SpongeBob SquarePants is gay! Or is he? And why is there so little information on a matter everyone is discussing?
The scandal surrounding the sexual orientation of the cartoon character SpongeBob looks like a media creation. The snickers directed at the ultra-conservative James Dobson of "Focus on the Family" -- the man ‘credited’ with questioning how square SpongeBob’s pants actually are --seem intended to obscure the issue and vilify the man.
The issue is: should the public school system be used to encourage sexual attitudes in children, especially attitudes to which their parents might object?
Dobson ignited the current furor two weeks ago during a speech in which he blasted a video that was slated to be distributed to 61,000 public and private elementary schools on "We Are Family Day," March 11.
The video uses popular cartoon characters to promote the concept of ‘diversity,’ which Dobson identifies rightly or wrongly with a "gay agenda." In the video, cartoon characters — including Barney the Dinosaur, Winnie the Pooh, and SpongeBob SquarePants— sing and dance to the ‘70s disco hit "We are Family."
The first point at which lack of information becomes a stumbling block is trying to find out what Dobson actually said about the video. In the absence of a transcript, I accept his account. Dobson did not call SpongeBob "gay," as the media has widely reported. He objected to the use of the school system to spread a "pro-gay message" and he was personally offended by the use of cartoon characters to make that message more palatable.
Indeed, Dobson’s main criticism was not directed at the video but at the ‘lesson plans’ accompanying it. For example, according to Dobson, the lesson plan entitled "Uncovering Attitudes About Sexual Orientation" allegedly includes the following definition:
"Heterosexism: A system of beliefs, action, advantages, and assumptions in the superiority of heterosexuals or heterosexuality. It includes unrecognized privileges of heterosexual people and the exclusion of nonheterosexual people from policies, procedures, events and decisions about what is important."
Dobson continued by offering an indication of what he called the "curriculum booklet" that accompanies the "We Are Family" DVD includes.
This is another point at which a dearth of information converts discussion into speculation. The guide seems to be unavailable, raising questions about the source of Dobson's information. Why soon-to-be distributed material is not provided to concerned parents is also not clear.
The producer of the video contends that Dobson is "confused" and simply visited the wrong website. And, so, speculation replaces fact.
The pro-Dobson site CitizenLink basis its speculation on the contents of a 2003 manual, which, they claim, is "also associated with the ‘We Are Family’ cartoon-character video."
The 2003 guide states, "The institutionalization of heterosexuality in all aspects of society includes the idealization of heterosexual orientation, romance, and marriage….Compulsory heterosexuality leads to the notion of women as inherently 'weak,' and the institutionalized inequality of power: power of men to control women's sexuality, labor, childbirth and childrearing, physical movement, safety, creativity, and access to knowledge. It can also include legal and social discrimination against homosexuals and the invisibility or intolerance of lesbian and gay existence."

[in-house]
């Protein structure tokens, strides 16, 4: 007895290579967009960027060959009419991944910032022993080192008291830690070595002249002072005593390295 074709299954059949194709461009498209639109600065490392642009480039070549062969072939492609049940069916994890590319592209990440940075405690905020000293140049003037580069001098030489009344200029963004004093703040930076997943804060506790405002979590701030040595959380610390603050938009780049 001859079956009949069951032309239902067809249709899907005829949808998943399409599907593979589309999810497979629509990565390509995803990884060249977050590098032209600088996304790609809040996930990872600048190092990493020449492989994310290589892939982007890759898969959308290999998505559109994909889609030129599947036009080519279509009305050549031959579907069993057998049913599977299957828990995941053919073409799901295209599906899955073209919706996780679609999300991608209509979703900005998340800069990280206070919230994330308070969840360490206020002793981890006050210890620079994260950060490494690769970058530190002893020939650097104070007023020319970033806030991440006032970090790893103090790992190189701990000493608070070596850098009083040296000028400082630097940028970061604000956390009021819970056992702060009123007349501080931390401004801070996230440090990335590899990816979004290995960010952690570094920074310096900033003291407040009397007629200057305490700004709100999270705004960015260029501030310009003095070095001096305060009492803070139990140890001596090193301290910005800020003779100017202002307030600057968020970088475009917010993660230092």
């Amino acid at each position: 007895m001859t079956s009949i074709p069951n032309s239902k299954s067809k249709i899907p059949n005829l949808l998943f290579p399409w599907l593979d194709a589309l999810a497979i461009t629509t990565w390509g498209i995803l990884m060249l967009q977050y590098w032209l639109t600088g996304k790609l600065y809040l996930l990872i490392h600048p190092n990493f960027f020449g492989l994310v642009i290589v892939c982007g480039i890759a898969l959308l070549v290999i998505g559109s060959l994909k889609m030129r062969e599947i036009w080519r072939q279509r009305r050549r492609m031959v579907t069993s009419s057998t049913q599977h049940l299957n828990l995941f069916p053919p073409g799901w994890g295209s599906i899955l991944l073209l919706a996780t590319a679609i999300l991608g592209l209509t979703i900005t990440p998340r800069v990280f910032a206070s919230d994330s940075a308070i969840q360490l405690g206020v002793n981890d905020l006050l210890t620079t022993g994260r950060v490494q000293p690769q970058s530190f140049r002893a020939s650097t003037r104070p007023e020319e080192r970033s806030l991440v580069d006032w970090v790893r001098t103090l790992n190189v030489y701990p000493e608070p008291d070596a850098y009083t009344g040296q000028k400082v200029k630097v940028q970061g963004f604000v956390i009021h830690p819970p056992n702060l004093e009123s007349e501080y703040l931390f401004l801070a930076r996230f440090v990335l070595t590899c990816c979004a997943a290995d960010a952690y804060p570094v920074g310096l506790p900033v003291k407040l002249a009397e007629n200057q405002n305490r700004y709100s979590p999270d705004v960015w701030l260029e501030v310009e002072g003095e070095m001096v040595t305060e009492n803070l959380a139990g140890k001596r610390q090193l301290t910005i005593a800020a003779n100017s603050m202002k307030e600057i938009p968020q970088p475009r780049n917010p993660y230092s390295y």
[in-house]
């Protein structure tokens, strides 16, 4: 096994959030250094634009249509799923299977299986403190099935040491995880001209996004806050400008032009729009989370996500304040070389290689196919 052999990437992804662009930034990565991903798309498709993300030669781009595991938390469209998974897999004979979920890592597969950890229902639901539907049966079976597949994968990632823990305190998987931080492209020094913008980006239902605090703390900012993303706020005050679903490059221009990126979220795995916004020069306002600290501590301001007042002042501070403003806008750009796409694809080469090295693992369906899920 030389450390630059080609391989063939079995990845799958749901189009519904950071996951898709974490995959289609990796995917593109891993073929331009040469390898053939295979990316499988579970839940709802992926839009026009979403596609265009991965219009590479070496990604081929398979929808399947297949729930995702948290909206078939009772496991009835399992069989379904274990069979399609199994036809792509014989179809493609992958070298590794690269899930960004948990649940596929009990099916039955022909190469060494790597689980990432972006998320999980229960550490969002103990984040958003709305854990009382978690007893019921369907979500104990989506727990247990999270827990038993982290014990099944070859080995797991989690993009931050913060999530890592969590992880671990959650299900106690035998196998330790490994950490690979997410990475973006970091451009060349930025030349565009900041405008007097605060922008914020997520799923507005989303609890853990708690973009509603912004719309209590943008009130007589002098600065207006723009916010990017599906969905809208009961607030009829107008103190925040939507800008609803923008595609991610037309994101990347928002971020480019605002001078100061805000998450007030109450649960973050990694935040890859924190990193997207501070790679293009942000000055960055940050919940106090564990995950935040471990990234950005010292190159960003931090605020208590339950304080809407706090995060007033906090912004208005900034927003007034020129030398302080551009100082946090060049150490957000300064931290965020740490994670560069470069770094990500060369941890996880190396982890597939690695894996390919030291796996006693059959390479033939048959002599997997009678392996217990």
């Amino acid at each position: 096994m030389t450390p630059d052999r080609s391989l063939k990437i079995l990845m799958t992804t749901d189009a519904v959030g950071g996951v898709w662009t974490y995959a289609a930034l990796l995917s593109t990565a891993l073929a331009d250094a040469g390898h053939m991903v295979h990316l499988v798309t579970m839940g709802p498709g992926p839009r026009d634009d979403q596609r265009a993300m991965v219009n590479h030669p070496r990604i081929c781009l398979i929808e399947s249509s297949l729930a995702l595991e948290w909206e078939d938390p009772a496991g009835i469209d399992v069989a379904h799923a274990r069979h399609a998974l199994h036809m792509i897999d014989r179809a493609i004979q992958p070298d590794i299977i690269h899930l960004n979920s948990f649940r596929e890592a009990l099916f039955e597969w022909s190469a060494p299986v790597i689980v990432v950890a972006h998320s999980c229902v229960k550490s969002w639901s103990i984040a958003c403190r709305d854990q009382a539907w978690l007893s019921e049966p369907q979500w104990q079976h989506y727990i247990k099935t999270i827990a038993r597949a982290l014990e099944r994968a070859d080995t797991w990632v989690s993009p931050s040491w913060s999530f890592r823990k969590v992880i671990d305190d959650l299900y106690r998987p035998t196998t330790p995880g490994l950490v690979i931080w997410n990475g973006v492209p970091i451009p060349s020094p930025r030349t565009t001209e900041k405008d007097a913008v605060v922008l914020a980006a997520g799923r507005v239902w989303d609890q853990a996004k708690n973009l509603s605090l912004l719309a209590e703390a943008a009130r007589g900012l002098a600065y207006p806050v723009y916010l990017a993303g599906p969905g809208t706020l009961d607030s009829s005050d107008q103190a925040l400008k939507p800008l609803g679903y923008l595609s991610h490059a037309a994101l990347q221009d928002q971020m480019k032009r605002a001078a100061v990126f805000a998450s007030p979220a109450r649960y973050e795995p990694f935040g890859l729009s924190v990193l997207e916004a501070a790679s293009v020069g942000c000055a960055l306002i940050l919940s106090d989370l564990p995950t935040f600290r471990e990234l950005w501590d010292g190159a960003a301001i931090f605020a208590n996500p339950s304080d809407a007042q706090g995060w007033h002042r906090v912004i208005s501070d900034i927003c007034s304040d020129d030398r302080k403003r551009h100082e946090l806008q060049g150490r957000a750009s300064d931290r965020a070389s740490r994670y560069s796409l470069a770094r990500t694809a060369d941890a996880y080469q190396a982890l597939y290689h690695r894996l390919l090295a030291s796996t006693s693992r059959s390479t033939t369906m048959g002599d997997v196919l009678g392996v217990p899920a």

If there is a media story in the SpongeBob furor, it is this: why has no one examined and provided a detailed analysis of the material surrounding the video? The story has clearly ignited national interest. Why has discussion been relegated to snickers and conjecture?
There are at least two contributing factors.
First, Dobson has been foolish; he has played into the hands of his critics. If there is a lesson here, it is this: never pick a fight with a cartoon character. As one commentator observed, "It's like trying to outswim Flipper. Bad idea." The cartoon wins.
Second, the media clearly wants to ridicule Dobson rather than discuss the serious issue he raises. Even a subsequent public rebuke to PBS from the new Secretary of Education Margaret Spellings for using tax money to produce school materials in which cartoon characters "promote" homosexuality has not produced serious media discussion.
What is there to discuss? Again, because it bears repeating, the issue is whether a government institution should inculcate sexual attitudes into children, especially attitudes to which their parents might object.
The discussion need not be sympathetic to Dobson.
For example, one of the first questions I would ask is whether he would object to cartoon characters being used to inculcate sexual values with which he agrees. Frankly, I doubt he would protest Winnie the Pooh being used to advance the traditional family or the choice of women to become mothers and housewives.
Yet those choices, no less than homosexuality, are politically charged and offensive to some.
Such discussion is as unlikely to occur. The facts of the brouhaha are equally unlikely to emerge even though the material in question should be readily available.
And, so, those in the media will continue to discuss a speech they did not attend regarding materials they have not examined in order to have a good snicker, while repeating statements that were never uttered.
As for me, I’ll wait to find out what is actually in the material before commenting. If anyone ever releases it to non-schoolchildren, that is.
Wendy McElroy is the editor of ifeminists.com and a research fellow for The Independent Institute in Oakland, Calif. She is the author and editor of many books and articles, including the new book, "Liberty for Women: Freedom and Feminism in the 21st Century" (Ivan R. Dee/Independent Institute, 2002). She lives with her husband in Canada.